Given the importance of the game, the wet and windy conditions and the physical strengths of the opposition, McFarland was asked post-match if it was a big decision to start Lowry at fullback for the province’s European campaign opener.

“You make a decision if you think a player has got the ability to play and improve your side,” the head coach explained. “The guys know Michael well and I know him well from what I have seen of him so far. He is an exciting player, he is a confident player he is a really good footballer with great skills.

“The way we wanted to play, keeping the ball in play, would have suited him. You have to have a certain amount of trust in terms of what he is going to do as the fullback’s job.

“One thing we can certainly say about Michael Lowry, he is a brave young man.”

After being plagued by persistent groin problems last season, Lowry’s rapid development appeared to hit a roadblock, but now in his second year in the Ulster academy, he is more than making up for lost time.

“The frightening thing with Michael is that my Ben [son] is closer in age to him than he is to me. I think it shows the calibre of him,” Best continued.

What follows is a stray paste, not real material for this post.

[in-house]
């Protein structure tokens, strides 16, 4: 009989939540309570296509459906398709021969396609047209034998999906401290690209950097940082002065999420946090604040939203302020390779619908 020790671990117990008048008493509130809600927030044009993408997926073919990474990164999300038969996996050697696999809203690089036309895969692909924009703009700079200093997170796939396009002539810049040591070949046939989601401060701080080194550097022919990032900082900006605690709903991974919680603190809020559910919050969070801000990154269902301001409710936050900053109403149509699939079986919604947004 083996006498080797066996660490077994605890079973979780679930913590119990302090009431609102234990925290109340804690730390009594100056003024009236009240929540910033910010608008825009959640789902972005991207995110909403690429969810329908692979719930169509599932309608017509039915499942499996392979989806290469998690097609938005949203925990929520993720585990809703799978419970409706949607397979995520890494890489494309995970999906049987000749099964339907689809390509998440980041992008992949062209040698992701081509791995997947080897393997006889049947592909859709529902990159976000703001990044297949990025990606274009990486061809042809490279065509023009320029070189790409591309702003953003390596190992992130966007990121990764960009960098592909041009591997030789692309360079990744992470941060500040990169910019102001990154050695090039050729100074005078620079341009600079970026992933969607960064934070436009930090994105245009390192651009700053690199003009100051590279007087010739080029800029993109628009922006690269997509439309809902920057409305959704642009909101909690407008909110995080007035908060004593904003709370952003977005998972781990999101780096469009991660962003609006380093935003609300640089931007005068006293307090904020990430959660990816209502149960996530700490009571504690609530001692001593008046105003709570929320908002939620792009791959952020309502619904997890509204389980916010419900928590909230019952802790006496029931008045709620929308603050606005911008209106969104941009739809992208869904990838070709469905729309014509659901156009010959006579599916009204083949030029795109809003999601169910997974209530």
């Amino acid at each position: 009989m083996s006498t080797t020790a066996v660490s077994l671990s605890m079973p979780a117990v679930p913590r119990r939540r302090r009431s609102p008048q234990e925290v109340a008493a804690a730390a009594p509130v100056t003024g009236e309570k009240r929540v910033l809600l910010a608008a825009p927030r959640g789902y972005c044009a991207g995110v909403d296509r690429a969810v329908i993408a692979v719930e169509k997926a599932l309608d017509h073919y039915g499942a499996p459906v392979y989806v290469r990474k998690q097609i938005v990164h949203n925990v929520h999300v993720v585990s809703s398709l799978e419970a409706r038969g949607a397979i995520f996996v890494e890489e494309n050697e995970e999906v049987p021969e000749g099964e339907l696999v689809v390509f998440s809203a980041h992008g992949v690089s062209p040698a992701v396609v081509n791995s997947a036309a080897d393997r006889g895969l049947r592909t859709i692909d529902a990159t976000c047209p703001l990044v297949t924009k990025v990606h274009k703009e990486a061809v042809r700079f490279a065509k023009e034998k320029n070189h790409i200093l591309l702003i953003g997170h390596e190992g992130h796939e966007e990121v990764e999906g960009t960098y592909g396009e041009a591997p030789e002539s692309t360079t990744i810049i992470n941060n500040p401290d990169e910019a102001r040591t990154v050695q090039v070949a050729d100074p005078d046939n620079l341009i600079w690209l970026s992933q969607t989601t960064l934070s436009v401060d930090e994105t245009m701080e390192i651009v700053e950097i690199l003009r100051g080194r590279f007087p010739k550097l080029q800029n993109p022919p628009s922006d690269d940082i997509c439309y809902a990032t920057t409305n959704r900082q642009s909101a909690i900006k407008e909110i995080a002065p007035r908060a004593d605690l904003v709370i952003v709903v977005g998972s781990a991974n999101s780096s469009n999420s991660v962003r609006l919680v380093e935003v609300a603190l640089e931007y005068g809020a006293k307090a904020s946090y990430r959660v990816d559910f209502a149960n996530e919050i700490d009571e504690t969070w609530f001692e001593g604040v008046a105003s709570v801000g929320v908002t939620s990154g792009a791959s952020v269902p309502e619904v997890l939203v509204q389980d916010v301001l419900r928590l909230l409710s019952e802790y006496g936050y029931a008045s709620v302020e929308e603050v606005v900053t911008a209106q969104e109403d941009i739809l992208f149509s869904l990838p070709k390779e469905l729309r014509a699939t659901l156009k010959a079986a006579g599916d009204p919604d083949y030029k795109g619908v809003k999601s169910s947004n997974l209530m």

“We know how talented he is but we knew that he was going to be targeted. He comes back from that and won a class penalty on a 50/50 ball that he just said was going to be his. Some of these young guys, we don’t expect them to be perfect but we expect to see that attitude and he showed that in spades.

“Some of his handling out wide in what were really tough conditions is testament to him. Having seen him around the place for the last year, we saw a lot of him bouncing on swiss balls and stuff, but his work ethic is what we saw. He had an opportunity and he took it with both hands tonight.”

Indeed Lowry was involved in the majority of Ulster’s bright moves, as they showed more accuracy in the second half to cash in on swathes of possession and territory through tries from Alan O’Connor, Addison and Jacob Stockdale.

It was a much-improved performance from the northern province after a difficult couple of weeks and the result certainly leaves grounds for optimism heading into the rest of the pool stages, with a trip to Paris to face Racing 92 up next. 

The emergence of Lowry and the excellence of summer arrival Addison, as well as strong performances from their big players such as Best, Iain Henderson, Marcell Coetzee, John Cooney and Stuart McCloskey, augurs well for McFarland’s side going forward. 

As for their new kid at fullback, where does the head coach see him playing going forward?

“That is an interesting question, I am probably not expert enough to make the decisive decision on that, I would just like to see him play more,” McFarland added.

“Let’s see how he goes. He is an exciting prospect and I am sure you would agree on that.

“His ability to play ball, he has got speed, he has got agility, he knows when to give a pass, he is a good decision-maker and as I say he is really brave.” 

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Ryan Bailey